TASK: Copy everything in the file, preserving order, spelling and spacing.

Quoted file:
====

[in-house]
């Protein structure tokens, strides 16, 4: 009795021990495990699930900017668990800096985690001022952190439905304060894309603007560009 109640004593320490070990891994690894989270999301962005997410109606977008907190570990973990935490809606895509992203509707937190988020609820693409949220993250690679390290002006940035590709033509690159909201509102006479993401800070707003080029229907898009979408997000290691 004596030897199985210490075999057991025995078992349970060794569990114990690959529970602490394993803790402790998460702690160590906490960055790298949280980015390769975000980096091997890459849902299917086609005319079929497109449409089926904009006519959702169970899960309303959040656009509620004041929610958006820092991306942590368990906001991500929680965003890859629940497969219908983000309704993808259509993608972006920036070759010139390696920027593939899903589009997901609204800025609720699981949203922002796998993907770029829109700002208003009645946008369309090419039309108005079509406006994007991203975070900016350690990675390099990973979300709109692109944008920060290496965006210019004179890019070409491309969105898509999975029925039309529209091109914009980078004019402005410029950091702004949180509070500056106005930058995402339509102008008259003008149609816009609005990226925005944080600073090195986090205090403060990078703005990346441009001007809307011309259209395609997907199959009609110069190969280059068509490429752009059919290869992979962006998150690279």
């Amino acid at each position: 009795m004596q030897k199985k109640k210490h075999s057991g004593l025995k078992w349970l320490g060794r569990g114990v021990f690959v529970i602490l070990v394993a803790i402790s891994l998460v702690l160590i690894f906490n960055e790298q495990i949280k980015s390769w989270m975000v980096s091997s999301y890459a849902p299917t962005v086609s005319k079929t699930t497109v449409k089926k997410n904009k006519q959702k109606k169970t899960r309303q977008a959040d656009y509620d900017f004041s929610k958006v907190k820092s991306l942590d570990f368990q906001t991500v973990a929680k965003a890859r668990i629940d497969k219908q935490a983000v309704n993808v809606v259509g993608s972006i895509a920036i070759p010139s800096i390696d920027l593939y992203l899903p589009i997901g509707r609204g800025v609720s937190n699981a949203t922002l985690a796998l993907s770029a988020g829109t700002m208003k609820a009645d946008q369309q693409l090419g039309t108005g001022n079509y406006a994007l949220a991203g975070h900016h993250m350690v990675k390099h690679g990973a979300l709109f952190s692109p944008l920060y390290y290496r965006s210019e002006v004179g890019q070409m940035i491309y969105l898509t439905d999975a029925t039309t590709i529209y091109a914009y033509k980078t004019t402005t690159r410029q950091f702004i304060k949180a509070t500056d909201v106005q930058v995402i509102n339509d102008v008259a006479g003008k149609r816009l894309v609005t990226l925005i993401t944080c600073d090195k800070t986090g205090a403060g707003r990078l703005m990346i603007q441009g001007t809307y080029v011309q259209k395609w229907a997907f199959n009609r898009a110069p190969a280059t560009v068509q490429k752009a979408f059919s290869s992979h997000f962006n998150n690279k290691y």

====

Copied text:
[in-house]
């Protein structure tokens, strides 16, 4: 009795021990495990699930900017668990800096985690001022952190439905304060894309603007560009 109640004593320490070990891994690894989270999301962005997410109606977008907190570990973990935490809606895509992203509707937190988020609820693409949220993250690679390290002006940035590709033509690159909201509102006479993401800070707003080029229907898009979408997000290691 004596030897199985210490075999057991025995078992349970060794569990114990690959529970602490394993803790402790998460702690160590906490960055790298949280980015390769975000980096091997890459849902299917086609005319079929497109449409089926904009006519959702169970899960309303959040656009509620004041929610958006820092991306942590368990906001991500929680965003890859629940497969219908983000309704993808259509993608972006920036070759010139390696920027593939899903589009997901609204800025609720699981949203922002796998993907770029829109700002208003009645946008369309090419039309108005079509406006994007991203975070900016350690990675390099990973979300709109692109944008920060290496965006210019004179890019070409491309969105898509999975029925039309529209091109914009980078004019402005410029950091702004949180509070500056106005930058995402339509102008008259003008149609816009609005990226925005944080600073090195986090205090403060990078703005990346441009001007809307011309259209395609997907199959009609110069190969280059068509490429752009059919290869992979962006998150690279």
């Amino acid at each position: 009795m004596q030897k199985k109640k210490h075999s057991g004593l025995k078992w349970l320490g060794r569990g114990v021990f690959v529970i602490l070990v394993a803790i402790s891994l998460v702690l160590i690894f906490n960055e790298q495990i949280k980015s390769w989270m975000v980096s091997s999301y890459a849902p299917t962005v086609s005319k079929t699930t497109v449409k089926k997410n904009k006519q959702k109606k169970t899960r309303q977008a959040d656009y509620d900017f004041s929610k958006v907190k820092s991306l942590d570990f368990q906001t991500v973990a929680k965003a890859r668990i629940d497969k219908q935490a983000v309704n993808v809606v259509g993608s972006i895509a920036i070759p010139s800096i390696d920027l593939y992203l899903p589009i997901g509707r609204g800025v609720s937190n699981a949203t922002l985690a796998l993907s770029a988020g829109t700002m208003k609820a009645d946008q369309q693409l090419g039309t108005g001022n079509y406006a994007l949220a991203g975070h900016h993250m350690v990675k390099h690679g990973a979300l709109f952190s692109p944008l920060y390290y290496r965006s210019e002006v004179g890019q070409m940035i491309y969105l898509t439905d999975a029925t039309t590709i529209y091109a914009y033509k980078t004019t402005t690159r410029q950091f702004i304060k949180a509070t500056d909201v106005q930058v995402i509102n339509d102008v008259a006479g003008k149609r816009l894309v609005t990226l925005i993401t944080c600073d090195k800070t986090g205090a403060g707003r990078l703005m990346i603007q441009g001007t809307y080029v011309q259209k395609w229907a997907f199959n009609r898009a110069p190969a280059t560009v068509q490429k752009a979408f059919s290869s992979h997000f962006n998150n690279k290691y």